DIY Farmhouse Signs for a Simple Fun Coffee Station
Over this summer I have been focusing on projects that I could make from a too large wood scrap pile. Its actually been lots of fun and most of the projects are super inexpensive as well. This particular project I did for free. If you don’t have all the supplies on hand like I did the signs should still cost less than $5.00.
These ones were made using 1″ by 8″ lumber that I cut into four-inch slices. You will need any kind of 1″ thick lumber or plywood that you can cut into 3 – 4″ by 8″ squares.
Paint or Stain
60,120,150 grit sandpaper
Graphite Paper, and Pencil
Black Sharpie Pen
Cut and Sand the Lumber for the Coffee Signs
The lettering will fit like mine does as long as you cut your rectangles to 4 by 8-inch blocks. If you change the size you make need to tweak the wording template size.
Once your lumber is cut, sand until smooth using 60, 80 and then 120 grit sandpaper. Round the corners and the edges. I did mine by hand as the pieces are small and easy to work with.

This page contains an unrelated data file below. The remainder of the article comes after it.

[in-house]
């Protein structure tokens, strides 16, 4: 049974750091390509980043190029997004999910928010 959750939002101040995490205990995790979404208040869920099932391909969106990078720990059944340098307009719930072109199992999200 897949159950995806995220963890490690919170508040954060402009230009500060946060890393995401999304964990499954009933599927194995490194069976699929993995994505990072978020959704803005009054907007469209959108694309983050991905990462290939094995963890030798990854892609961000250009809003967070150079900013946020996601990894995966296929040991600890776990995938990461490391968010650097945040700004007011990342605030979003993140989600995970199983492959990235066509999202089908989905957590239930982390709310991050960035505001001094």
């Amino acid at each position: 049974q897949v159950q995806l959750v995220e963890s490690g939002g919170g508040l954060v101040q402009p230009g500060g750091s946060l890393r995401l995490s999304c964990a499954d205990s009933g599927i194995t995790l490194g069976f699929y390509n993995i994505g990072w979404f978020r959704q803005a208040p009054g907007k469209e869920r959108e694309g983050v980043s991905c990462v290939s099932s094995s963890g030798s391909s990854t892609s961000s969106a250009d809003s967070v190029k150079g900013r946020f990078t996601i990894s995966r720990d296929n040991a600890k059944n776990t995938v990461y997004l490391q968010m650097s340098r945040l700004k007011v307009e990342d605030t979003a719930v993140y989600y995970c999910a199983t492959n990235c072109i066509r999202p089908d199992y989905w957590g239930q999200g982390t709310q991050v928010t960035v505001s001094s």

Paint the Coffee Signs
We are out of white chalk paint, so these coffee signs are made using white pickling stain. You can use whatever you have in the colour you like. The blocks received two coats of stain and were sanded well between each coat with 150 grit sandpaper.
Transferring the Wording
Print out the Coffee Makes Me Perky template and then cut out the wording.
Place a sheet of graphite paper on top of the wooden block. Put the template wording on top of the graphite and trace the lettering using a pencil. You may prefer to place the quotation marks a bit higher on your sign then the template does. If you do skip tracing them and add them at the end using a black Sharpie pen.
Once you have the lettering traced onto the woodblock, retrace the letters using a black Sharpie or fine-tipped paint pen. Let dry overnight.
Wipe or erase off the graphite.
The little coffee signs were placed into a 3 tier galvanized tray. I added some white cups, a mason jar for sugar, a vintage sifter holds the teaspoons. There is room for more items like coffee flavourings, or small snacks.
When I first created an organized coffee bar the family wondered why I bothered. The funny thing now is when I took it down to update it, they were asking when I was going to put one back. They found it really handy having everything centralized and on the counter, especially for groggy mornings.
This one has either a farmhouse feel or a neutral fall feel, but these little signs will work during any season.